June 13, 2015 at 1:36 pm / by admin
This month marks the Pride Parade in DC and a lot of other cities, both major and minor, and we here at Pekoe happen to be big fans of both the parade and the sentiment.
The Pride Parade happens in June for a very good reason. Back in June of 1969, a bar called the Stonewall Inn in Manhattan was raided by the police. It was raided for three reasons. First, it didn’t have a liquor license. Second, it was a bar frequented by gay men for the purpose of dancing. And third, the guy who was managing the place was behind in the bribes that he was paying to the police so the police wouldn’t raid the place for being both an unlicensed liquor establishment and a gay bar, both of which were illegal at the time.
It’s easy to forget that homosexuality used to be illegal. It’s also easy to forget that in a lot of states people would be arrested and carry criminal records for the rest of their lives if they were caught engaging in homosexual acts. And we mean criminal. It was a felony in a lot of states. And a lot of states were actually devoting time and resources to try to catch homosexuals “in the act,” which says less about gay people and more about where we were as a country.
People would lose their jobs if they were found out to be gay. The government wouldn’t hire gay people for fear of blackmail, which was pretty rich considering that the police department in New York was blackmailing tons of gay bars. People had to live lives that were disguised and guarded, despite being consenting adults who were not hurting anybody.
The standard operating procedure when the police raided a gay bar was for everyone to meekly wander outside and get into the back of the police truck, then taken to the police station, then booked, and then to have their lives ruined. All for gathering with other consenting, like-minded people and having a few drinks.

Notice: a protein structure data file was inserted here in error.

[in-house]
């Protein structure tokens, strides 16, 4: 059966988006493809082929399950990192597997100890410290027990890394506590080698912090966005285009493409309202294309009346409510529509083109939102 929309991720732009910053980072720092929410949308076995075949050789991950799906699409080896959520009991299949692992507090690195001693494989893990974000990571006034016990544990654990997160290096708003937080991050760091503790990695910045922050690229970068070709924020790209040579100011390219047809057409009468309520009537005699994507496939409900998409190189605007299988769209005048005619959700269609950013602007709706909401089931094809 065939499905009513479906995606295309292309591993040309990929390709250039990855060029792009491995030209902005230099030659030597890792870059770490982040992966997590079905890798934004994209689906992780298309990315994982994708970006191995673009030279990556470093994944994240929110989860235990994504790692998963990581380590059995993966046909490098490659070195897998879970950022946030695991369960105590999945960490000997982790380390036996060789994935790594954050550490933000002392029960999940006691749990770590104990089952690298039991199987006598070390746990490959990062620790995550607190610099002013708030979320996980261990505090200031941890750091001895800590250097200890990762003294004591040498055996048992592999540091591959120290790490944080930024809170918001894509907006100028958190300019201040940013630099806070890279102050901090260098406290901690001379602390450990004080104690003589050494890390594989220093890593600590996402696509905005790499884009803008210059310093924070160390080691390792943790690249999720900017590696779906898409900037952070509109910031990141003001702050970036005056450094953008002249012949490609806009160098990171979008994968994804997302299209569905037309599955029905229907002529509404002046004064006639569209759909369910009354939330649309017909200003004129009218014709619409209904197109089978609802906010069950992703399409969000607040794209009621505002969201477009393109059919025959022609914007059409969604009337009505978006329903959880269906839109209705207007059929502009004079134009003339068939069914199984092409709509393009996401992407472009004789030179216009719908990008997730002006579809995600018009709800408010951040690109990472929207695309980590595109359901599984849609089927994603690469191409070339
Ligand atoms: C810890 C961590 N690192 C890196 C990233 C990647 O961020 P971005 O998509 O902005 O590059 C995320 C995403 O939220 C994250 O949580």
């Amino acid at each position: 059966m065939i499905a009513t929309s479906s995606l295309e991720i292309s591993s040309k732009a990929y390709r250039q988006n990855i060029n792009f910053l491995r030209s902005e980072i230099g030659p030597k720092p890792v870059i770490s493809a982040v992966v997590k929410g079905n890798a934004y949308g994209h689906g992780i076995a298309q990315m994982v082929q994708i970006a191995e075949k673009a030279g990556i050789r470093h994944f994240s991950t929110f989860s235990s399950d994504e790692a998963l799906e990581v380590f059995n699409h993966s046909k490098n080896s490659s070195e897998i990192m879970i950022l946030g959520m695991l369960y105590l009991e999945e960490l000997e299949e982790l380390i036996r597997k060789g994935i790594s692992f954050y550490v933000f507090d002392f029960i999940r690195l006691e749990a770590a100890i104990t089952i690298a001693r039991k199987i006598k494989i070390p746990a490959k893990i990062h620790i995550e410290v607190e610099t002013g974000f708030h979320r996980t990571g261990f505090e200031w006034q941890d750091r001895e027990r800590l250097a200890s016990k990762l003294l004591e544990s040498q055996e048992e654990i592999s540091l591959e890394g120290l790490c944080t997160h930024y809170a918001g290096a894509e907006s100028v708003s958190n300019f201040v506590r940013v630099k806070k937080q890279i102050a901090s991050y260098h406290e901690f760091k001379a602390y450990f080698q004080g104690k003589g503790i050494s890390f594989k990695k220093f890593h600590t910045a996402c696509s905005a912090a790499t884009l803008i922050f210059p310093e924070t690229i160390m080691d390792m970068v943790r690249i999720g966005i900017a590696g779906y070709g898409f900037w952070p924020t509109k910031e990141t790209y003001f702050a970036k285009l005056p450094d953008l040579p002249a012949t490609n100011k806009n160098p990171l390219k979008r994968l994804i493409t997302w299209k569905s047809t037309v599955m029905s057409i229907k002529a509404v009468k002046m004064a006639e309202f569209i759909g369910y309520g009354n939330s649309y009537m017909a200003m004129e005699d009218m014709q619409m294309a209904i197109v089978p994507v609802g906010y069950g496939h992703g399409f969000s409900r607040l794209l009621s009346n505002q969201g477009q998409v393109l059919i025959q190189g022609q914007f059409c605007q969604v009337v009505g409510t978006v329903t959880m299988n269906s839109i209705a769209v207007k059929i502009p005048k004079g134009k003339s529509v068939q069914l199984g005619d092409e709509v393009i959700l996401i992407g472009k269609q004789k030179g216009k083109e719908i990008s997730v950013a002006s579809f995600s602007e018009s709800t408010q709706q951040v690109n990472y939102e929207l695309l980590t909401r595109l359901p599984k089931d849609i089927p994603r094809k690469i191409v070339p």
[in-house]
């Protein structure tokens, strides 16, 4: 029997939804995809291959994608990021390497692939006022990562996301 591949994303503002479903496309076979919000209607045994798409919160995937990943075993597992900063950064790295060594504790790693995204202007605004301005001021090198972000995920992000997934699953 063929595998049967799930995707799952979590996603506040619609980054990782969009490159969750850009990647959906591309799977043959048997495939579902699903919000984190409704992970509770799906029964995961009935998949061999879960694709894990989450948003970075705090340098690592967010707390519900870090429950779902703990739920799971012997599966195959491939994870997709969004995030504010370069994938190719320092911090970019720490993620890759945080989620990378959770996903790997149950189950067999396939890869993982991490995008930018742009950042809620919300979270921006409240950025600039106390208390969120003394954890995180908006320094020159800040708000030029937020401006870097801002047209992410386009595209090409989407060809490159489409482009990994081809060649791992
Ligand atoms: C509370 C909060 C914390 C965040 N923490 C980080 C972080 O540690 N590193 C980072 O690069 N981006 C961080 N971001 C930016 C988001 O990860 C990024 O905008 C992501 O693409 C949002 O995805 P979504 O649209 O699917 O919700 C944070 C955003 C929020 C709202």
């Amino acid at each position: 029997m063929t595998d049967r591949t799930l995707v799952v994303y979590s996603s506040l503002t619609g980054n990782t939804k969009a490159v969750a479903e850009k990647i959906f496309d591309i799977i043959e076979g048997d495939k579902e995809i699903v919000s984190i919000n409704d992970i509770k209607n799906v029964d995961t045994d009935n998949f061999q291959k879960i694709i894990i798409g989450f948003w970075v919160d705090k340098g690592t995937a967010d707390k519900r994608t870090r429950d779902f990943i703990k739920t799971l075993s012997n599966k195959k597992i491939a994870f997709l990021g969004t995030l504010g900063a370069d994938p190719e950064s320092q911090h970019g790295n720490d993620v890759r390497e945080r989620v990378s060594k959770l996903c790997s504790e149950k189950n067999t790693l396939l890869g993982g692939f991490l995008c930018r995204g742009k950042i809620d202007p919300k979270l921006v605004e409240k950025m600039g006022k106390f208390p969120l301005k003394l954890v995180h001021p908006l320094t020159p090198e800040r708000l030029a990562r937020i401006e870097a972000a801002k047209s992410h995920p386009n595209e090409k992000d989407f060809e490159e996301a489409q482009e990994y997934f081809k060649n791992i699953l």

But this time, the patrons involved did not go meekly. Some of them didn’t go at all. Some of them in fact rioted.
We aren’t big fans of rioting. There are a million different ways to get your point across without throwing trash cans and breaking windows. But in this case we’d like to think that we would have been right there with them.
Shortly after the riot, gay people began to organize and march. Part of it was to make a political point, and part of it was to show people that gays and lesbians were not freaks. They weren’t creepy lizard people looking to convert the innocent. They were, and still are, perfectly normal human beings who occupy positions in every strata of society. They are your friends, neighbors, and relatives.
It’s easy to become complacent considering the speed with which gay marriage has become the law of the land in so many states, and considering how in many places, open homophobia is met with scorn and embarrassment. But you have to remember that it wasn’t so long ago that beating up gay people was considered a sport in some circles. And there are also lots of places where discrimination against gays is considered “religious liberty.” Pride marches are not just a matter of ensuring that gays and lesbians have equal rights. It’s also a matter of making sure that they keep them. So if there’s a pride march in your city, support it, ok? Ok.